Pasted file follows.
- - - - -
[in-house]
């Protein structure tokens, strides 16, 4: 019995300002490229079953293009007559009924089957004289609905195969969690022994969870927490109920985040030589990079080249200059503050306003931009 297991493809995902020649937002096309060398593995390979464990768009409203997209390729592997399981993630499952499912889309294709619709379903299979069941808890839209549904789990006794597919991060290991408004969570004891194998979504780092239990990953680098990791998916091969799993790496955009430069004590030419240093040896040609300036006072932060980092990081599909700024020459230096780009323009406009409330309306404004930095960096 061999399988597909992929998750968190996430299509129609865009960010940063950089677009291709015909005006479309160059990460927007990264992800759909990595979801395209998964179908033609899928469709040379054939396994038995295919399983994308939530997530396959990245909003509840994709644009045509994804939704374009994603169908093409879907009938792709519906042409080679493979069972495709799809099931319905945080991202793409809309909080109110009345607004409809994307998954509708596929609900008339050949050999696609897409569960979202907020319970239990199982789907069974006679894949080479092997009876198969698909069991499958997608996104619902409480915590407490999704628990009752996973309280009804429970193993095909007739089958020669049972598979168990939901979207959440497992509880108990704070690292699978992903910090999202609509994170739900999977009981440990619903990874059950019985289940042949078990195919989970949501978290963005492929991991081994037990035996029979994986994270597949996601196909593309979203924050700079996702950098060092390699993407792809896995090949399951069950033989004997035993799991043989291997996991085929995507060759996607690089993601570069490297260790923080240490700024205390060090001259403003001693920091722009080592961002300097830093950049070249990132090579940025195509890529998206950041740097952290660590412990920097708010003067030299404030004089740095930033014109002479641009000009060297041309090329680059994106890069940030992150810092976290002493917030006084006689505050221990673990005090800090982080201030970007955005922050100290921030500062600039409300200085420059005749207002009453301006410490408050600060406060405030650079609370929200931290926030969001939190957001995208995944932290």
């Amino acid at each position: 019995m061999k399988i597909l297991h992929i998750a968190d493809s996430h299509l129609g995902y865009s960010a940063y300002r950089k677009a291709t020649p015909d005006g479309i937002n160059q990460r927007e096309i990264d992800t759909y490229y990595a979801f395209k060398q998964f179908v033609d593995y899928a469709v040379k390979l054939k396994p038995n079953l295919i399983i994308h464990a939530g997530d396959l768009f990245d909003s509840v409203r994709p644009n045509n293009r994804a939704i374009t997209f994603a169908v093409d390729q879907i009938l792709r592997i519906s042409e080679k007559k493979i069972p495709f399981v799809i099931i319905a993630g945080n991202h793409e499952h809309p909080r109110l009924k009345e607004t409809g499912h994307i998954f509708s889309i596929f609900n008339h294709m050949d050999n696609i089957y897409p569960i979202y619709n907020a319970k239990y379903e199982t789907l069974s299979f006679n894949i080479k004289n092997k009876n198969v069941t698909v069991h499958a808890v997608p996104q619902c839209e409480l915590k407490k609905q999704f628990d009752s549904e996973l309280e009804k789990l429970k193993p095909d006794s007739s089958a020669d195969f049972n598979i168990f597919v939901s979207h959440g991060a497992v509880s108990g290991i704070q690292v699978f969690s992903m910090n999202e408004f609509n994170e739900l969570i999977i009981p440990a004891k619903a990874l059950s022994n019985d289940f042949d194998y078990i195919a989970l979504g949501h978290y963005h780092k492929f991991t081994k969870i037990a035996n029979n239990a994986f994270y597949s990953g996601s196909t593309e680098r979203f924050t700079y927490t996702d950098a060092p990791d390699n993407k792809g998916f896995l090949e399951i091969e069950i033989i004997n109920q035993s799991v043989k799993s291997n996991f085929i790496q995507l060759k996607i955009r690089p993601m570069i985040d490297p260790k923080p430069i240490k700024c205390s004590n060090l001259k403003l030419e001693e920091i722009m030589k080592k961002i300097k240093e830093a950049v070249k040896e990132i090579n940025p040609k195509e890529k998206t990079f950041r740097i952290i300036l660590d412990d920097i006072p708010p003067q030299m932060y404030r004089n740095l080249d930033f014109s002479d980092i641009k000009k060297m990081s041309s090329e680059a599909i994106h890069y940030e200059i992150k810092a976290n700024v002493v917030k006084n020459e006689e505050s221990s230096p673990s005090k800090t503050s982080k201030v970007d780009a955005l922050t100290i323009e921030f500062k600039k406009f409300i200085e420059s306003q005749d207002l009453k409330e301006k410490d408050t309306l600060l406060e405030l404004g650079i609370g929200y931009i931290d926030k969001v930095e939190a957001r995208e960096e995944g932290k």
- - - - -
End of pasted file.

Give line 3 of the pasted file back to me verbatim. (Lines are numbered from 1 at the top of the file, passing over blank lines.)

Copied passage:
């Amino acid at each position: 019995m061999k399988i597909l297991h992929i998750a968190d493809s996430h299509l129609g995902y865009s960010a940063y300002r950089k677009a291709t020649p015909d005006g479309i937002n160059q990460r927007e096309i990264d992800t759909y490229y990595a979801f395209k060398q998964f179908v033609d593995y899928a469709v040379k390979l054939k396994p038995n079953l295919i399983i994308h464990a939530g997530d396959l768009f990245d909003s509840v409203r994709p644009n045509n293009r994804a939704i374009t997209f994603a169908v093409d390729q879907i009938l792709r592997i519906s042409e080679k007559k493979i069972p495709f399981v799809i099931i319905a993630g945080n991202h793409e499952h809309p909080r109110l009924k009345e607004t409809g499912h994307i998954f509708s889309i596929f609900n008339h294709m050949d050999n696609i089957y897409p569960i979202y619709n907020a319970k239990y379903e199982t789907l069974s299979f006679n894949i080479k004289n092997k009876n198969v069941t698909v069991h499958a808890v997608p996104q619902c839209e409480l915590k407490k609905q999704f628990d009752s549904e996973l309280e009804k789990l429970k193993p095909d006794s007739s089958a020669d195969f049972n598979i168990f597919v939901s979207h959440g991060a497992v509880s108990g290991i704070q690292v699978f969690s992903m910090n999202e408004f609509n994170e739900l969570i999977i009981p440990a004891k619903a990874l059950s022994n019985d289940f042949d194998y078990i195919a989970l979504g949501h978290y963005h780092k492929f991991t081994k969870i037990a035996n029979n239990a994986f994270y597949s990953g996601s196909t593309e680098r979203f924050t700079y927490t996702d950098a060092p990791d390699n993407k792809g998916f896995l090949e399951i091969e069950i033989i004997n109920q035993s799991v043989k799993s291997n996991f085929i790496q995507l060759k996607i955009r690089p993601m570069i985040d490297p260790k923080p430069i240490k700024c205390s004590n060090l001259k403003l030419e001693e920091i722009m030589k080592k961002i300097k240093e830093a950049v070249k040896e990132i090579n940025p040609k195509e890529k998206t990079f950041r740097i952290i300036l660590d412990d920097i006072p708010p003067q030299m932060y404030r004089n740095l080249d930033f014109s002479d980092i641009k000009k060297m990081s041309s090329e680059a599909i994106h890069y940030e200059i992150k810092a976290n700024v002493v917030k006084n020459e006689e505050s221990s230096p673990s005090k800090t503050s982080k201030v970007d780009a955005l922050t100290i323009e921030f500062k600039k406009f409300i200085e420059s306003q005749d207002l009453k409330e301006k410490d408050t309306l600060l406060e405030l404004g650079i609370g929200y931009i931290d926030k969001v930095e939190a957001r995208e960096e995944g932290k």